There's nothing wrong with a novel that focuses on relationships -- when those relationships are interesting. The character development here is barebones at best.
The award for biggest hypocritical misandrist goes to Kellan, Emma's best friend. Honestly, I couldn't have cared less about her plot line. And, strange enough, it's never resolved.
Just remember this bit of wisdom -- if a girl is leading you on and jerking your chain left and right, don't ever think about moving on because she might want you back. And if you go on a date, she has the right to be pissy, especially when she decided, that very week, to break up with her boyfriend and go on a date with another guy she talks about constantly. Because you're her back up plan. Don't ever forget that. It's not manipulation. It's love, girls and boys.
I liked Syd. Unfortunately, she's the placeholder girlfriend. Why Josh likes Emma over her, I have no fucking idea. Sydney is hot. Sydney is nice. Sydney is rich. And Sydney is way more interesting than Emma. In fact, I wanted to know the details of her relationship with Rick and what might have lead to her being the only girl in their class to stand up for No means No and Yes means Yes.
4. The Plot
Plot lines are mentioned and dropped like 2012 republican candidates. It's ridiculous. One moment, Josh is worried that his brother might be gay. The next? Nothing. One moment Emma think Kellan is pregnant. The next? Nothing. As for the main plot line? The only reason I finished this book was because I wanted to know if Emma would be unhappy in her future, and if Josh would move on. That's a piss poor way to keep the story moving.
5. The End
There was no end. It's like someone left out the third act because they were too lazy to finish writing the book. And I'm guilty of that. But I expect more from Printz honor authors and NYT Bestselling authors.
6. The Science, or Lack of
If you're reading this because you want a decent spec fic read, don't bother. This is a Degrassi special that desperately wants to fit in with the Animorphs.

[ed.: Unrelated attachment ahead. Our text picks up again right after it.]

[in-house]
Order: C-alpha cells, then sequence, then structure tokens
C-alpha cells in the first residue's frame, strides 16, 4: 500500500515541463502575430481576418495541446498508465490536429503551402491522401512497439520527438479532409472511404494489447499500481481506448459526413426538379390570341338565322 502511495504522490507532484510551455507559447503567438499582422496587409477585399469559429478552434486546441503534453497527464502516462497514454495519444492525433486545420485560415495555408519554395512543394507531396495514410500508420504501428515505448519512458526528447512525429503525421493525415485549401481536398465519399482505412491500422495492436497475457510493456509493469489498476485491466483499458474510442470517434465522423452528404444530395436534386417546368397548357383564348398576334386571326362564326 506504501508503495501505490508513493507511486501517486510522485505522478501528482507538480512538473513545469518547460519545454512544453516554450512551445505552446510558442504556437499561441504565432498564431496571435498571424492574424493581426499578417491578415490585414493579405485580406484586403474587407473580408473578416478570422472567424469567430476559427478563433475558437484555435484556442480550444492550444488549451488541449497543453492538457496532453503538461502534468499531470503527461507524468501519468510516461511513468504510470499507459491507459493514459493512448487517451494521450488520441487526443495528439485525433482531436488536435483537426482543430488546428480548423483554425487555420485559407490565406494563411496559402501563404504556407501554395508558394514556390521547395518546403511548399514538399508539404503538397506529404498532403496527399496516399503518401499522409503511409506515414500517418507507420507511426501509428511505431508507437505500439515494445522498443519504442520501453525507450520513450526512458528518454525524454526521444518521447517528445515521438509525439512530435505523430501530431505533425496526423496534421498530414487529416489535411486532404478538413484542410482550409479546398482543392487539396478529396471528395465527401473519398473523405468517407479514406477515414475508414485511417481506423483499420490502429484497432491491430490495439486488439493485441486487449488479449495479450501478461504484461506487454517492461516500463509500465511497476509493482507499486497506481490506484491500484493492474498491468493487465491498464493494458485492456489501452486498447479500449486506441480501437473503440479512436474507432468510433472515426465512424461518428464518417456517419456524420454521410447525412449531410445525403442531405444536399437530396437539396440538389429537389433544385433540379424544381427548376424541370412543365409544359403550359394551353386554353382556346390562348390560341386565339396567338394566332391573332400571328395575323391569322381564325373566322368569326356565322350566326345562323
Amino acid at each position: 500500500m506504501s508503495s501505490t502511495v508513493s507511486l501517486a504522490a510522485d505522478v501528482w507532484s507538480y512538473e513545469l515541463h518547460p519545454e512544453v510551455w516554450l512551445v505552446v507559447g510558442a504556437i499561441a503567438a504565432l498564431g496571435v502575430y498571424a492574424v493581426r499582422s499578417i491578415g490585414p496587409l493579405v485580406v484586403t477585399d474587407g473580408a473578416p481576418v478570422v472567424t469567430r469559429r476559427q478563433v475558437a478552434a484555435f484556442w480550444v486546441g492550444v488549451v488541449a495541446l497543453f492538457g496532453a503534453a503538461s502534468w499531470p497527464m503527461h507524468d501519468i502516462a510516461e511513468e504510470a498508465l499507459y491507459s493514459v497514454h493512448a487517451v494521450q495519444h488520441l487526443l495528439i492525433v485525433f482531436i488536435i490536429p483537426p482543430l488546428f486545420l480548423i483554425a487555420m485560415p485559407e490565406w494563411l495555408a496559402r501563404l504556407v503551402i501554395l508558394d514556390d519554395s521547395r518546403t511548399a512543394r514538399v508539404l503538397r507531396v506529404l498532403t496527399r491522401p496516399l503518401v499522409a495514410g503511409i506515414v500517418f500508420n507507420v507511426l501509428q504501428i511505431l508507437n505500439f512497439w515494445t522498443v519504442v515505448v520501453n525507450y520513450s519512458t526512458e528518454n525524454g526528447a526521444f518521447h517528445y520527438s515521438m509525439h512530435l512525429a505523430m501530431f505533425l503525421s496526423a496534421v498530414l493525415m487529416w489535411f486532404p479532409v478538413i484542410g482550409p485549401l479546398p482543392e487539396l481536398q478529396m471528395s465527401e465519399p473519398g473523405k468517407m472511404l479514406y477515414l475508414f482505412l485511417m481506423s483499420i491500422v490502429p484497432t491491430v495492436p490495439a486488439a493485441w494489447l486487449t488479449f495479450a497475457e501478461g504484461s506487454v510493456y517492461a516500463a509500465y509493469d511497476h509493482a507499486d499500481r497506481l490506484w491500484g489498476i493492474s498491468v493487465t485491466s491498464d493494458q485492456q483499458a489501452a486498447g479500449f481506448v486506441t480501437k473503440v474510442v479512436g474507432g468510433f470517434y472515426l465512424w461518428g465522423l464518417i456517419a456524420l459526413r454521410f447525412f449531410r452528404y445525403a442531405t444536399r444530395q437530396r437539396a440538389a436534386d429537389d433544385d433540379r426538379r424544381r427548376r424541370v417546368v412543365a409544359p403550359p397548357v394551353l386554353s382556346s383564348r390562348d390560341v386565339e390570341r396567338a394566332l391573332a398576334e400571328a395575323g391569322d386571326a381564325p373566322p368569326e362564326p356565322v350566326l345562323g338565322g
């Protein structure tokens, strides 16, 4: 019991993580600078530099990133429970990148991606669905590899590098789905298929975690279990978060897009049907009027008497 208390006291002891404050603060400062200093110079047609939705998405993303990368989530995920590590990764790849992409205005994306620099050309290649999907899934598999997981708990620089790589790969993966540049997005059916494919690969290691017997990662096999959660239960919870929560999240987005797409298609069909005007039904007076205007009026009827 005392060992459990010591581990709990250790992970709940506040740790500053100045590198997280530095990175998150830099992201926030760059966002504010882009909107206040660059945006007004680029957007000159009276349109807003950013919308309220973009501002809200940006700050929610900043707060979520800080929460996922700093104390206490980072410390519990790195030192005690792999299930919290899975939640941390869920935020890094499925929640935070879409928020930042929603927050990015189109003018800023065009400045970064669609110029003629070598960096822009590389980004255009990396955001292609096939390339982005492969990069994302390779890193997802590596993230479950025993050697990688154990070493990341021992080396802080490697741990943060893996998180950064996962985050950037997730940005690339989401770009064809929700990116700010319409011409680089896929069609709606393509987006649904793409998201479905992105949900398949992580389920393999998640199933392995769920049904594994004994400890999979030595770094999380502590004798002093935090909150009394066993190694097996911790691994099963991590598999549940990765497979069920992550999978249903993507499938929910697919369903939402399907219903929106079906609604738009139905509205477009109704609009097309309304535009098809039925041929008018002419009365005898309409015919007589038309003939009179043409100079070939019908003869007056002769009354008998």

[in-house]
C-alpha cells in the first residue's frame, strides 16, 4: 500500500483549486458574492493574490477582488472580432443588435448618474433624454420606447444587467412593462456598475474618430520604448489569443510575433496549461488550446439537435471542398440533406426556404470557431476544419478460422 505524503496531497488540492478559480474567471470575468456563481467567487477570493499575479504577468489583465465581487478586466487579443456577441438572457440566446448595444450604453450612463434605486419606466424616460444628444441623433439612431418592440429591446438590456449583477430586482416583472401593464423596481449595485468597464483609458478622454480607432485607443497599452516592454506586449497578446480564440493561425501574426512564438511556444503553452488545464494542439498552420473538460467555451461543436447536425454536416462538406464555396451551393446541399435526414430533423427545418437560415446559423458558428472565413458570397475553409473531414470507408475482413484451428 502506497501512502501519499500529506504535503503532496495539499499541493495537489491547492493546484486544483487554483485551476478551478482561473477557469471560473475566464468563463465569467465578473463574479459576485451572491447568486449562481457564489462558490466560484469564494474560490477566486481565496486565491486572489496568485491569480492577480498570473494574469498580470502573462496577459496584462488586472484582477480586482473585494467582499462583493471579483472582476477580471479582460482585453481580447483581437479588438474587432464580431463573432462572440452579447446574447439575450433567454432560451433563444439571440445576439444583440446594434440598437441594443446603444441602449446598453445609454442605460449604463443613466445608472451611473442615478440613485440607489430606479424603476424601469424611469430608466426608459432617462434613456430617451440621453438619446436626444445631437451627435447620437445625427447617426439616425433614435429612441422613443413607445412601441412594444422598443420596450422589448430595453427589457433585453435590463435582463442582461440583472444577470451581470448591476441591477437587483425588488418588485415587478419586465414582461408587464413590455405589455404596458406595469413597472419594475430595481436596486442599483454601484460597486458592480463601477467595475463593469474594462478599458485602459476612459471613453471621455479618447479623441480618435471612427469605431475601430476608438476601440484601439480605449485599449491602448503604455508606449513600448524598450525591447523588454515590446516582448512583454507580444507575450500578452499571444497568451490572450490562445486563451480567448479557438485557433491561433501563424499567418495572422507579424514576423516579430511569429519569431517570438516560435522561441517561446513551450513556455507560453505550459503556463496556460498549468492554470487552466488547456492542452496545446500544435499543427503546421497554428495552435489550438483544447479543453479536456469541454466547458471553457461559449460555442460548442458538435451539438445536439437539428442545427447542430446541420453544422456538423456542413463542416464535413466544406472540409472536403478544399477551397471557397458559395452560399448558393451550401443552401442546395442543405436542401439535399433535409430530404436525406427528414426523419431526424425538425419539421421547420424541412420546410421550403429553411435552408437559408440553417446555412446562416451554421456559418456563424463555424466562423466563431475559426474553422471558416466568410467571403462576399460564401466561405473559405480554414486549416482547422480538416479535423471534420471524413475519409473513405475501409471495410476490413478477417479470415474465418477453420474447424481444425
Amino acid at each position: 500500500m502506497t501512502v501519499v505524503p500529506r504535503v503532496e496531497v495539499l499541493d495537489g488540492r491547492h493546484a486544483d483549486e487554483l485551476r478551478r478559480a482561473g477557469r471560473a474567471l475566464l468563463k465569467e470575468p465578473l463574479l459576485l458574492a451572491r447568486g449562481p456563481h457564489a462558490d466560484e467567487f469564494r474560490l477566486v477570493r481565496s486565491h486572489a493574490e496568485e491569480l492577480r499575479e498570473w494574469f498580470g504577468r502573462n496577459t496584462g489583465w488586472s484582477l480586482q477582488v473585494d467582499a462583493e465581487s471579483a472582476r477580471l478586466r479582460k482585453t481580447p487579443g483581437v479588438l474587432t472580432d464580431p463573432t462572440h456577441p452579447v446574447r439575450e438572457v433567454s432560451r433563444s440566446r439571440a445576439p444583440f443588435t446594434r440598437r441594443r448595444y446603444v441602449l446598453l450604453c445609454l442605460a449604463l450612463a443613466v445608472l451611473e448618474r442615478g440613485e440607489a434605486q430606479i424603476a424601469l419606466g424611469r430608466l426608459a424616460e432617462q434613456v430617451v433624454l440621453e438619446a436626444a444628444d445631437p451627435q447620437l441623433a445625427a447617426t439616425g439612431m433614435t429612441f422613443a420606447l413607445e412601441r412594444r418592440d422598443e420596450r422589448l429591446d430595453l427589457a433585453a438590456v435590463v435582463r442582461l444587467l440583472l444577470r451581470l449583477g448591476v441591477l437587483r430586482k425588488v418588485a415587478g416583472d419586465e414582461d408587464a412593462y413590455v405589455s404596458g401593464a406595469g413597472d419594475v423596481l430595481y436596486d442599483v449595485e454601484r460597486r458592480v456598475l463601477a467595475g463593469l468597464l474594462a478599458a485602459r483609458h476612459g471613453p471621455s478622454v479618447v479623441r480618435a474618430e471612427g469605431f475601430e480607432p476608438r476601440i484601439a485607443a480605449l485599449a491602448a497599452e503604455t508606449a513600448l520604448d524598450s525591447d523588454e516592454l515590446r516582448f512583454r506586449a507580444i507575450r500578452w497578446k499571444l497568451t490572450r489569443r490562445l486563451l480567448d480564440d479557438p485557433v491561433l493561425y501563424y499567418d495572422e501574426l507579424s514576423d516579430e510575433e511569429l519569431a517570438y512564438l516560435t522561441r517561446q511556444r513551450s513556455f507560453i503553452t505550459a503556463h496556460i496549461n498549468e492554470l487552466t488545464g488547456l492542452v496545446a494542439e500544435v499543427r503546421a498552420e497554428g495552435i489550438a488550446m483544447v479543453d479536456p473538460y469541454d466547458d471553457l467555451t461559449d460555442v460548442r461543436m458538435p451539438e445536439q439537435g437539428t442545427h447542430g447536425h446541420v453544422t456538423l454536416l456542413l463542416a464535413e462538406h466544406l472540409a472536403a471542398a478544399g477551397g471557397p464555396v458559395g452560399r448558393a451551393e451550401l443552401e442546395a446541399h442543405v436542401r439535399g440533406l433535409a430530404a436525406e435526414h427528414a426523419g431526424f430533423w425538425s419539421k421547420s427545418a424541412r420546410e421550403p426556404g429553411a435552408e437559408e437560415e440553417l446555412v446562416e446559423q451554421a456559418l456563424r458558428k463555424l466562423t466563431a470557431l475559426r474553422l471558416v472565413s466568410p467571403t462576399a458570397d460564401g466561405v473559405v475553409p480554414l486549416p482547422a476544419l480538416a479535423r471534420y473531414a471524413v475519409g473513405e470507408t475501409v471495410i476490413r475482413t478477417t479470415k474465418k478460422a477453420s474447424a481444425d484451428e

This is why people don't like YA. Along with Across the Universe, this novel is everything that's wrong with the genre. Instead of focusing on, I dunno, the story, the characters, or, hell, an interesting romance, we're once again given a boring tale of Mr. And Mrs. White Teenager and their Oh So Dull First World Problems. Save yourself the effort. Just go watch The N. (less)
I didn't read The Giver in elementary school. It was presented several times, and each time I decided to read something else. Perhap...more**spoiler alert**
I didn't read The Giver in elementary school. It was presented several times, and each time I decided to read something else. Perhaps because the cover bored me? Because I thought it would be slow and dull? I don't know. We were never told what the book was about. So I decided, in my second year of college, to read The Giver. It was on sale for Kindle and it's short -- a nice intermission between Finnikin of the Rock and Froi of the Exhiles.
Up until a year ago, I didn't even know it was science-fiction, let alone a dystopian novel. I didn't know that the author was female, either. Color me surprised to find a dystopian novel with no love triangle that preceded the YA glut of sci-fi light with a young MC that still managed to keep me interested in ways that 1984 and Brave New World did not. This kind of book is far and inbetween. Yes, yes, the previous novels are filled with interesting ideas and concepts, but the language puts me to sleep. I forced myself to finish them when my father assigned them to me years ago. I'm sorry to say this, but I have no attention span.